Detroit has had a pattern of voting troubles over at least 15 years — including in the August primary — that have included judicial intervention and recounts of ballots by state election officials. From outdated voter rolls to special deliveries of absentee ballots to obsolete equipment to mismatched poll book numbers, Detroit's voting irregularities haven't resulted in widespread voter fraud but have raised questions about the counting of ballots.

When asked whether the Trump campaign believed its lawsuit would overcome the 146,000-vote margin in Michigan between Trump and Democratic President-elect Joe Biden, Trump campaign communication director Tim Murtaugh said the campaign does not file a lawsuit if it doesn't believe it has merit. 

"Every filing and every action that we are taking are getting us closer to the goal of seeing the president reelected," Murtaugh said. "We do not think we are going to eat the apple in one bite, but a large part of these lawsuits is to gather further information.”

For example, he said, with Tuesday's lawsuit the campaign hopes to research the software issue in Antrim County at greater length to determine if it affected other counties using the same software.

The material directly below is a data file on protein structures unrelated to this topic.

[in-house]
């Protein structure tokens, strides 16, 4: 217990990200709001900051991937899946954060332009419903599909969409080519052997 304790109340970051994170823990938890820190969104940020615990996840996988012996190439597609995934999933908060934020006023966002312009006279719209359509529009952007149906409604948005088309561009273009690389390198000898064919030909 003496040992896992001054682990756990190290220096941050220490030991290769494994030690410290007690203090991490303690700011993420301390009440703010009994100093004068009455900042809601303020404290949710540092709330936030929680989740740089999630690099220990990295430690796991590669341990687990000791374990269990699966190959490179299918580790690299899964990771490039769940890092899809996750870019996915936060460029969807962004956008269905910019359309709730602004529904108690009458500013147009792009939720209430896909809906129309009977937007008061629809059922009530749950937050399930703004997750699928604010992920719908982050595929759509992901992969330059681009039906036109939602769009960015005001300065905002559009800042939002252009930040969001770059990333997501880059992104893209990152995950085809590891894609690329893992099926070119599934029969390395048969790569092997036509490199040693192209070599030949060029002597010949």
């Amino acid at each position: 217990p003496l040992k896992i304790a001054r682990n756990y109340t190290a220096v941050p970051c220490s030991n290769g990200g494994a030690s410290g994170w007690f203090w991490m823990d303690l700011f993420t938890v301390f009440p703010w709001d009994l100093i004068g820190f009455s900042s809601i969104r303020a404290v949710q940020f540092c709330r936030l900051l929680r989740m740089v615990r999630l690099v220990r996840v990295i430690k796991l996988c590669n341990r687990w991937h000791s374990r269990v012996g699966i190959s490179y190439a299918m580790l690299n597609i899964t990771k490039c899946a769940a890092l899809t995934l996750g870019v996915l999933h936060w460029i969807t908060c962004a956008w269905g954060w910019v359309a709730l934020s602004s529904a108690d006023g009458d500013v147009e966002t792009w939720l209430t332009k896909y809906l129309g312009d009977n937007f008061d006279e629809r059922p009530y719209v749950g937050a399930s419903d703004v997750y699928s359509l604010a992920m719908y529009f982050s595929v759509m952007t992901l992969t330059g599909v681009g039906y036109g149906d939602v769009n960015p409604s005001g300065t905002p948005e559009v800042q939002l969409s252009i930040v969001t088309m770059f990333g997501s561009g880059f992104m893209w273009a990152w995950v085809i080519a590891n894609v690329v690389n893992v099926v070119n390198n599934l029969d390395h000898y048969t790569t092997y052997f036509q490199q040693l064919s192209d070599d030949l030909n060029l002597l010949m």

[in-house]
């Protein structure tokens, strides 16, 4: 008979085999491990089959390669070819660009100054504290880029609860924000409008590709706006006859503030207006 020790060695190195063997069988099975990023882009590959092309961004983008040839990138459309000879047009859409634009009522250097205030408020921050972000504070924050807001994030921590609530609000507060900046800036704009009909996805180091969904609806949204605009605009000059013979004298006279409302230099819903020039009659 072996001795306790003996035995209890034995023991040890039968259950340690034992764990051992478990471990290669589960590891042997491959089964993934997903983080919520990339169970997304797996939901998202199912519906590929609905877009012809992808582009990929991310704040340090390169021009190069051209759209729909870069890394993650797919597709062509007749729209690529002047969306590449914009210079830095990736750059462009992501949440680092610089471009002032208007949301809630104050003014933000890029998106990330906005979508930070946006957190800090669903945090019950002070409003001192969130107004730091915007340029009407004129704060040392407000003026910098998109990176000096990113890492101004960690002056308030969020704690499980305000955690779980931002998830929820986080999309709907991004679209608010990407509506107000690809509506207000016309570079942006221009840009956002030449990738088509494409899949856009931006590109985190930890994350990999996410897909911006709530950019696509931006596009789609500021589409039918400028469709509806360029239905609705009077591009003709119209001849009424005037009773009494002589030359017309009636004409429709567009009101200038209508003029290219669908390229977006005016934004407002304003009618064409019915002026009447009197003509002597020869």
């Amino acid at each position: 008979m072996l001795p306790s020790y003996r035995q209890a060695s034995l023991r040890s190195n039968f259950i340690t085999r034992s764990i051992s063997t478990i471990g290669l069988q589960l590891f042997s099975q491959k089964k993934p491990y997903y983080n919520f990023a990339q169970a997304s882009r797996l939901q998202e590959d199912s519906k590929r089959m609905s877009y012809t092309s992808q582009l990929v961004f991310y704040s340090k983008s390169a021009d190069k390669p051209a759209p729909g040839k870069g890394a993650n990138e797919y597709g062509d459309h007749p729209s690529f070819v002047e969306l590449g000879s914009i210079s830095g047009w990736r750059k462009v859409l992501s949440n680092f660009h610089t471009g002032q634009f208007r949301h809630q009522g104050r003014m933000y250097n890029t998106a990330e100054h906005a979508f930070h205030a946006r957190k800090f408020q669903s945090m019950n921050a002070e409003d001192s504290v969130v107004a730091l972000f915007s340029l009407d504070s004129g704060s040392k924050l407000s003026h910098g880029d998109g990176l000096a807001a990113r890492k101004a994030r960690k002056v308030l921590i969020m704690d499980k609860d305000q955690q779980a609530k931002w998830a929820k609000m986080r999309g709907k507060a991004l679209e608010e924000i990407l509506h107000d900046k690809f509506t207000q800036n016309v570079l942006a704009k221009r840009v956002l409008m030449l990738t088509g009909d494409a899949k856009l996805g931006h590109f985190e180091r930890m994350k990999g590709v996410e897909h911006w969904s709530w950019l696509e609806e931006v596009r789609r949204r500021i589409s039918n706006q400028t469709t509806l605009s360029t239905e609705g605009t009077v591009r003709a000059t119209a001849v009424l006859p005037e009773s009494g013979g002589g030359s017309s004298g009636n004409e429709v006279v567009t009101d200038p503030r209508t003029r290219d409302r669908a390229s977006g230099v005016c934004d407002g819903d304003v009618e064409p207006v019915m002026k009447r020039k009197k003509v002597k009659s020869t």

Antrim County pulled its unofficial results off its website last week after officials found a discrepancy that showed Biden leading in the GOP-leaning county. Secretary of State Jocelyn Benson's office has said it was an error by the Antrim County clerk, who failed to update the software used to collect data from voting machines. 

The issue was corrected and likely would have been discovered in the canvassing process if media and other GOP officials hadn't drawn the county's attention to it first, officials said. 

Republicans raised concerns about the glitch, noting that 47 other counties have the same software. Republican Kent County Clerk Lisa Posthumus Lyons noted last week the Michigan Republican Party also has used the software in the past for its nomination process. 

Michigan Secretary of State Jocelyn Benson said Wednesday she's "confident" that election result reporting problems in Antrim County were "limited to human error" and didn't occur in any other counties. Election officials at the county and state level are canvassing the results, which involves double-checking the processes that were used on Election Day. 

In August, the Wayne County canvass revealed that nearly three-quarters of absentee precincts in Detroit would have been eliminated from any potential recount because vote totals were at least one off from the poll books without explanation. The complaints by the Wayne County Board of Canvassers prompted the state to send Detroit help for the Nov. 3 election. 

Benson said Wednesday that due to the changes, "this was a much efficient, secure, by the book election in Detroit than we've perhaps seen in recent years."

The lawsuit also alleges poll challengers were forced to stay 6 feet away from poll workers, making it difficult to observe in a meaningful way, and kept away from the ballot duplication process at the TCF Center.